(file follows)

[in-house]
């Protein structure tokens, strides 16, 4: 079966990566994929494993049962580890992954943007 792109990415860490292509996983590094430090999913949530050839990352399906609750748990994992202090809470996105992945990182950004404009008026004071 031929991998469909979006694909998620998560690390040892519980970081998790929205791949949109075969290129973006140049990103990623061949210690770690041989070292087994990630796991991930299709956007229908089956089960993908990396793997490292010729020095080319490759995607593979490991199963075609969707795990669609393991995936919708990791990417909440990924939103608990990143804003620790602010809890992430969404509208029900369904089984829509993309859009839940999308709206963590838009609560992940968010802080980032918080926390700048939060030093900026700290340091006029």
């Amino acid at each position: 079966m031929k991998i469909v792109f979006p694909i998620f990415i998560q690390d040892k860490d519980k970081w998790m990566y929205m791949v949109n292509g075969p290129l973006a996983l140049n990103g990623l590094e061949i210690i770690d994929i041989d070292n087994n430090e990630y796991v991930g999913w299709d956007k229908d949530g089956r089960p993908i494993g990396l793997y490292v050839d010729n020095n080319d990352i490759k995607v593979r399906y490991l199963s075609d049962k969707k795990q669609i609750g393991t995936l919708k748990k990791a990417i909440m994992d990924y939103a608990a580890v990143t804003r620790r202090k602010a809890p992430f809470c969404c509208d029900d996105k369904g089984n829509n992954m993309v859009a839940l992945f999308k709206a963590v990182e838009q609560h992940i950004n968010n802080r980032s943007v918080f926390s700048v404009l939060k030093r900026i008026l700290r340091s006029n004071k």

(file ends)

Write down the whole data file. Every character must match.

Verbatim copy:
[in-house]
């Protein structure tokens, strides 16, 4: 079966990566994929494993049962580890992954943007 792109990415860490292509996983590094430090999913949530050839990352399906609750748990994992202090809470996105992945990182950004404009008026004071 031929991998469909979006694909998620998560690390040892519980970081998790929205791949949109075969290129973006140049990103990623061949210690770690041989070292087994990630796991991930299709956007229908089956089960993908990396793997490292010729020095080319490759995607593979490991199963075609969707795990669609393991995936919708990791990417909440990924939103608990990143804003620790602010809890992430969404509208029900369904089984829509993309859009839940999308709206963590838009609560992940968010802080980032918080926390700048939060030093900026700290340091006029």
């Amino acid at each position: 079966m031929k991998i469909v792109f979006p694909i998620f990415i998560q690390d040892k860490d519980k970081w998790m990566y929205m791949v949109n292509g075969p290129l973006a996983l140049n990103g990623l590094e061949i210690i770690d994929i041989d070292n087994n430090e990630y796991v991930g999913w299709d956007k229908d949530g089956r089960p993908i494993g990396l793997y490292v050839d010729n020095n080319d990352i490759k995607v593979r399906y490991l199963s075609d049962k969707k795990q669609i609750g393991t995936l919708k748990k990791a990417i909440m994992d990924y939103a608990a580890v990143t804003r620790r202090k602010a809890p992430f809470c969404c509208d029900d996105k369904g089984n829509n992954m993309v859009a839940l992945f999308k709206a963590v990182e838009q609560h992940i950004n968010n802080r980032s943007v918080f926390s700048v404009l939060k030093r900026i008026l700290r340091s006029n004071k």